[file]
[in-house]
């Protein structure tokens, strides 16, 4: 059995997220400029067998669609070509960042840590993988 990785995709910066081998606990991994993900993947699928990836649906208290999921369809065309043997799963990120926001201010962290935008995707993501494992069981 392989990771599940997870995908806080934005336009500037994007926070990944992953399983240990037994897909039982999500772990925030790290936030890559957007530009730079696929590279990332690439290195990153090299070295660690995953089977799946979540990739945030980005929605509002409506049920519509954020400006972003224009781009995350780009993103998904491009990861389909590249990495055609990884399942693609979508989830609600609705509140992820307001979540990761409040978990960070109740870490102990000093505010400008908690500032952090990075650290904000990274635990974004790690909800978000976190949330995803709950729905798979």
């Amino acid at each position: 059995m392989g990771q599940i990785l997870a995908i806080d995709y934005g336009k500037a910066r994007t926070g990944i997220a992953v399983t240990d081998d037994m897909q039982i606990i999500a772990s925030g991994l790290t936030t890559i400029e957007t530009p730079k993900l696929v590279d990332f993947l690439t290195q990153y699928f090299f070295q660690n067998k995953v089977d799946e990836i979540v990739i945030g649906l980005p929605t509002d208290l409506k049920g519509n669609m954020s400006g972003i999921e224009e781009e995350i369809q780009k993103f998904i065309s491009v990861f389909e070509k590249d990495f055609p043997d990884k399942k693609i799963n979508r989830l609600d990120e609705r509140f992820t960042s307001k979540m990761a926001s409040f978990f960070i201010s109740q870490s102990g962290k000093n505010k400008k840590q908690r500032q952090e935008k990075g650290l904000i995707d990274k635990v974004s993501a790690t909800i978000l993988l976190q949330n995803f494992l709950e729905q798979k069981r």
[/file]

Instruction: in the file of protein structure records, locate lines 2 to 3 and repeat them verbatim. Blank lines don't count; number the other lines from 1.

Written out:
């Protein structure tokens, strides 16, 4: 059995997220400029067998669609070509960042840590993988 990785995709910066081998606990991994993900993947699928990836649906208290999921369809065309043997799963990120926001201010962290935008995707993501494992069981 392989990771599940997870995908806080934005336009500037994007926070990944992953399983240990037994897909039982999500772990925030790290936030890559957007530009730079696929590279990332690439290195990153090299070295660690995953089977799946979540990739945030980005929605509002409506049920519509954020400006972003224009781009995350780009993103998904491009990861389909590249990495055609990884399942693609979508989830609600609705509140992820307001979540990761409040978990960070109740870490102990000093505010400008908690500032952090990075650290904000990274635990974004790690909800978000976190949330995803709950729905798979």
């Amino acid at each position: 059995m392989g990771q599940i990785l997870a995908i806080d995709y934005g336009k500037a910066r994007t926070g990944i997220a992953v399983t240990d081998d037994m897909q039982i606990i999500a772990s925030g991994l790290t936030t890559i400029e957007t530009p730079k993900l696929v590279d990332f993947l690439t290195q990153y699928f090299f070295q660690n067998k995953v089977d799946e990836i979540v990739i945030g649906l980005p929605t509002d208290l409506k049920g519509n669609m954020s400006g972003i999921e224009e781009e995350i369809q780009k993103f998904i065309s491009v990861f389909e070509k590249d990495f055609p043997d990884k399942k693609i799963n979508r989830l609600d990120e609705r509140f992820t960042s307001k979540m990761a926001s409040f978990f960070i201010s109740q870490s102990g962290k000093n505010k400008k840590q908690r500032q952090e935008k990075g650290l904000i995707d990274k635990v974004s993501a790690t909800i978000l993988l976190q949330n995803f494992l709950e729905q798979k069981r």